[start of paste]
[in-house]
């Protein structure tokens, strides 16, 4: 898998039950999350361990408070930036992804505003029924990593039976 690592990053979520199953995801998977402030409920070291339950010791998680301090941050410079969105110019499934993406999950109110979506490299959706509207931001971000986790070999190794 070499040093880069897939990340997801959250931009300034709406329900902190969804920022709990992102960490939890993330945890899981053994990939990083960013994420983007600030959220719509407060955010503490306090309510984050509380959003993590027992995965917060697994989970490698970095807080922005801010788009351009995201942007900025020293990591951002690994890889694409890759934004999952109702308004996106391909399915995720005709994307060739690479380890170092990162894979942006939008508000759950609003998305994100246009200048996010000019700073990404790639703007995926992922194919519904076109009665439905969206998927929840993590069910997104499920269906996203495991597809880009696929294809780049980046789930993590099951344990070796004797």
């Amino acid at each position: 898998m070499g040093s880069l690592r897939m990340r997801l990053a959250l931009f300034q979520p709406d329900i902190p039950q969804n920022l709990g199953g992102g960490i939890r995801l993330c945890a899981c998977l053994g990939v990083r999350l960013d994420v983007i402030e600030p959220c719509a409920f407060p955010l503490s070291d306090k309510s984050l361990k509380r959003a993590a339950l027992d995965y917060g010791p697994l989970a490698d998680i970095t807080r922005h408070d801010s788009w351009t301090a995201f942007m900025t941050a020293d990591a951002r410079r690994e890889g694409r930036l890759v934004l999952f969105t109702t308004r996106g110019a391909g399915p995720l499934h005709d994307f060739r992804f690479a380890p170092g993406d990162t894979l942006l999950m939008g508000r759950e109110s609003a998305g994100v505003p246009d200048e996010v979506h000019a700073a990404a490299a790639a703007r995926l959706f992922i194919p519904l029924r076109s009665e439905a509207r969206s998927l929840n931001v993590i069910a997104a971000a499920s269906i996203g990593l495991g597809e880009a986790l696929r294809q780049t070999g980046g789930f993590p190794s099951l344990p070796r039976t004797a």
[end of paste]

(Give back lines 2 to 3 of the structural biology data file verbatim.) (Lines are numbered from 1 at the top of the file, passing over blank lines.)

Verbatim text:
């Protein structure tokens, strides 16, 4: 898998039950999350361990408070930036992804505003029924990593039976 690592990053979520199953995801998977402030409920070291339950010791998680301090941050410079969105110019499934993406999950109110979506490299959706509207931001971000986790070999190794 070499040093880069897939990340997801959250931009300034709406329900902190969804920022709990992102960490939890993330945890899981053994990939990083960013994420983007600030959220719509407060955010503490306090309510984050509380959003993590027992995965917060697994989970490698970095807080922005801010788009351009995201942007900025020293990591951002690994890889694409890759934004999952109702308004996106391909399915995720005709994307060739690479380890170092990162894979942006939008508000759950609003998305994100246009200048996010000019700073990404790639703007995926992922194919519904076109009665439905969206998927929840993590069910997104499920269906996203495991597809880009696929294809780049980046789930993590099951344990070796004797």
């Amino acid at each position: 898998m070499g040093s880069l690592r897939m990340r997801l990053a959250l931009f300034q979520p709406d329900i902190p039950q969804n920022l709990g199953g992102g960490i939890r995801l993330c945890a899981c998977l053994g990939v990083r999350l960013d994420v983007i402030e600030p959220c719509a409920f407060p955010l503490s070291d306090k309510s984050l361990k509380r959003a993590a339950l027992d995965y917060g010791p697994l989970a490698d998680i970095t807080r922005h408070d801010s788009w351009t301090a995201f942007m900025t941050a020293d990591a951002r410079r690994e890889g694409r930036l890759v934004l999952f969105t109702t308004r996106g110019a391909g399915p995720l499934h005709d994307f060739r992804f690479a380890p170092g993406d990162t894979l942006l999950m939008g508000r759950e109110s609003a998305g994100v505003p246009d200048e996010v979506h000019a700073a990404a490299a790639a703007r995926l959706f992922i194919p519904l029924r076109s009665e439905a509207r969206s998927l929840n931001v993590i069910a997104a971000a499920s269906i996203g990593l495991g597809e880009a986790l696929r294809q780049t070999g980046g789930f993590p190794s099951l344990p070796r039976t004797a």